February 3, 2010 3

If Design Isn’t Profitable, Then It’s Art.

By in Design, Web Design

Henrik Fiskar once said this quote, and while it isn’t always true, it is an excellent observation nonetheless. The freedom of art and creativity is exhilarating to say the least, but design is off in a separate tangent — one that solves business problems, and earns a hefty profit for doing so.

Still, though, many designers can have trouble making a profit for their business, unless somehow already notable or working for a large firm. In today’s post we’ll look at the two main lessons for increasing the profit of any design related business, and on how to create an unlimited profit in a sometimes seemingly low-income world.

“Bread and Butter Work” vs. “Starving Artist”

Sure, many of us either freelance or run our own design businesses because we wanted to start earning the creative freedom we deserved, so sometimes falling back on the type of work we don’t like to do seems humiliating. Where’s the pride in falling into the same old rut, just on your own? Well a better question one might ask themselves is: What’s the pride in becoming a starving artist? Nothing.

The point is, sometimes bread and butter work is necessary; sometimes the type of work we absolutely despise, yet know how to do, is necessary — at least until we become more established.

Lesson #1: Don’t be too picky from the start; always accept boring, relentless work over starving yourself.  In order to run a profitable design business, one needs to start with bread and butter work. It is impossible to run a design business doing only what you love from the start. But don’t worry, that time will come where we finally do feel as though we’re running our own design business, instead of the clients running us. It just takes some reputation, some optimization, and time.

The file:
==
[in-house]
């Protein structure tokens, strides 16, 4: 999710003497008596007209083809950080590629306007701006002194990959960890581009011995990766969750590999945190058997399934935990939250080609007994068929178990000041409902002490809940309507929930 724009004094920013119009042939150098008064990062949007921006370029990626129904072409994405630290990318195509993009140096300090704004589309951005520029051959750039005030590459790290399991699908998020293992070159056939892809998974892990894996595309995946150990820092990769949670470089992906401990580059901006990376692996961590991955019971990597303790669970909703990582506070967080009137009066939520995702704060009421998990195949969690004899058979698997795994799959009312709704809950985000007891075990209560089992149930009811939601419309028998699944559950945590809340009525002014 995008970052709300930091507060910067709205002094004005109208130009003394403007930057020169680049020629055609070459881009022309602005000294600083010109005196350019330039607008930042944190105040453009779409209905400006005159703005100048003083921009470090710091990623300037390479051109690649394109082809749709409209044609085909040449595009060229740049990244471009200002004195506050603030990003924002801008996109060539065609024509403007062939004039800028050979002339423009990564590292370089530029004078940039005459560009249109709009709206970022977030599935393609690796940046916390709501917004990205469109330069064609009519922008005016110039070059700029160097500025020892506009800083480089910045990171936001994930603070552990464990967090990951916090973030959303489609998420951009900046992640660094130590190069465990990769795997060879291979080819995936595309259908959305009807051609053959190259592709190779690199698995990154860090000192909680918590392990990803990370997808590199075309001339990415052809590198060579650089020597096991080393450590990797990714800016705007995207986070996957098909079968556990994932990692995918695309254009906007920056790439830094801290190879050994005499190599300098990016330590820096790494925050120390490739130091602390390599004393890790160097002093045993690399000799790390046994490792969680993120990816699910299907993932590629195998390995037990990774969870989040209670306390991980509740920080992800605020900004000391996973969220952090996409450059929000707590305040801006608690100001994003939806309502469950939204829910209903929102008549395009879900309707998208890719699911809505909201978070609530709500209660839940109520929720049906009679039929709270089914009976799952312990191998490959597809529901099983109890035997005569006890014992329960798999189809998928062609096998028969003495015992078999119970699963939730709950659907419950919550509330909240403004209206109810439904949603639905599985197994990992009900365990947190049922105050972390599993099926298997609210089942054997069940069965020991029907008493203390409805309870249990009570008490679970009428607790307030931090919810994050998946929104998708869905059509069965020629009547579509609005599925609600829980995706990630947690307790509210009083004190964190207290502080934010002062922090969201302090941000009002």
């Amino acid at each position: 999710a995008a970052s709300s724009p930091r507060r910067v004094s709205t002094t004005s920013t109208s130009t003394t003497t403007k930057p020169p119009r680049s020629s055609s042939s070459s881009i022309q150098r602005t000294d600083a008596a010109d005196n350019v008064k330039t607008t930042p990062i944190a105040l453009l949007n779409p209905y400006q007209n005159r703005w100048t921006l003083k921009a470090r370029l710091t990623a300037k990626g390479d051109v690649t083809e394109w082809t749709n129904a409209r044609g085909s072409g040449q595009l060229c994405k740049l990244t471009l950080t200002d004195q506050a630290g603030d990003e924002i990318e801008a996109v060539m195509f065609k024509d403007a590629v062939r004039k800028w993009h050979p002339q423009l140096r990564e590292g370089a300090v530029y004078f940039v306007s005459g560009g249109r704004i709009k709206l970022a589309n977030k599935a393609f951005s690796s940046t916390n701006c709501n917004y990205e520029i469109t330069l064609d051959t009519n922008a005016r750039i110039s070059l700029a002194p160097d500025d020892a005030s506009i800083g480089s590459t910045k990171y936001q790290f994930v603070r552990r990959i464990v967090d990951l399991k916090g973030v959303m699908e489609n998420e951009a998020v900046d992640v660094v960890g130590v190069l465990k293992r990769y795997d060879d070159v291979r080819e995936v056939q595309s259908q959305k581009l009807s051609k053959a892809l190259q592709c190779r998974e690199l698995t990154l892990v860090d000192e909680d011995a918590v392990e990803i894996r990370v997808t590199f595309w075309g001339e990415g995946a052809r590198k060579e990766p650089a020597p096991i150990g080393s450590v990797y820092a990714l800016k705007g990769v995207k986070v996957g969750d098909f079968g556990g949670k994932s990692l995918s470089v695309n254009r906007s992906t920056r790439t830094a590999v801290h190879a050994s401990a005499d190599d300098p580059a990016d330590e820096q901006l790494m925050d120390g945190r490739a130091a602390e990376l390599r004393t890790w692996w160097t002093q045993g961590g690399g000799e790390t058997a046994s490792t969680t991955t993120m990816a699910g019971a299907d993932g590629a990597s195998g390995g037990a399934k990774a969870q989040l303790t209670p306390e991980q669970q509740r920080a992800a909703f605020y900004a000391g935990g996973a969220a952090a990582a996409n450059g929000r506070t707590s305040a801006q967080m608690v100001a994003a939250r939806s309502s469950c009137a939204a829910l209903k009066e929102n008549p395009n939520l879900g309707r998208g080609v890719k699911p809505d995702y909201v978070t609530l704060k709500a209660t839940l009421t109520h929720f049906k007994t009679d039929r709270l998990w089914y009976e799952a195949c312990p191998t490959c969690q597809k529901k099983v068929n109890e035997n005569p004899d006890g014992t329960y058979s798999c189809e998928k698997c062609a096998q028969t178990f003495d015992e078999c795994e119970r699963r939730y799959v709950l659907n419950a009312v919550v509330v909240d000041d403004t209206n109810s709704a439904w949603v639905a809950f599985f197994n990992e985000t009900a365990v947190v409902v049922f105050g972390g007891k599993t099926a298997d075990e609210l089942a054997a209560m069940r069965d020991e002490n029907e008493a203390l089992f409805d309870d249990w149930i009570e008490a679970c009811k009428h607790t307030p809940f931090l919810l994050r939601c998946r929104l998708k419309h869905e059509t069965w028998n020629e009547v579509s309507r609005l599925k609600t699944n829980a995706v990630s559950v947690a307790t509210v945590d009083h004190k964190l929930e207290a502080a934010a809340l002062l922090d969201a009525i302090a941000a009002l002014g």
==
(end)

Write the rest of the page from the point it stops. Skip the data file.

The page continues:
Two Bank Accounts Can Be Simpler

Depending on how business is going, our paychecks can alter dramatically. Anyone who runs a design business, whether it is freelance or firm can find themselves feasting one month and in famine the next. Implying that one delivers a decent marketing strategy and has a semi-regular flow of client work, where does all that dough go?

The beauty of working at a company rather than owning a company is that we get paid a paycheck, and can spend it in any way we like or need to. When owning a business, though, your ‘paychecks’ need to be reinvested constantly in that business, as well as take on your personal expenses. Among all the added expenses, earning and spending can get a bit confusing.

That’s why two bank accounts can help. If you are not to the stage of two bank accounts yet, consider using a PayPal account as a business account, and a savings/checking account as your personal account. Give yourself a genuine paycheck every two weeks worth a certain amount, and make sure it is no more, no less.

This can do two things:

  • It can prevent one from going on a shopping spree, or thinking their more financially secure than they actually are after a big project is completed.  A steady paycheck perceives a more accurate financial situation.
  • Creates a separate business budget, which can be more accurately watched when it comes to business expenses and gains.

Lesson #2: Organization with any small business’s finances is essential. While above we stated that two bank accounts can be beneficial, others have other methods for organizing their finances. Budgeting all in one account but dividing it into categories, using the envelope method, or balancing their budget weekly from both a personal and business standpoint.

About: Kayla Knight:
Hello, my name is Kayla Knight, and I am a web designer and developer based in Iowa, Usa. I focus on user-centric, beautiful, simple, and functional web design. You can check out my portfolio here: KaylaKnight.com.

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3 Responses to “If Design Isn’t Profitable, Then It’s Art.”

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  2. Andrew says:

    great article! very informative for freelancers.

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    Bernice Franklin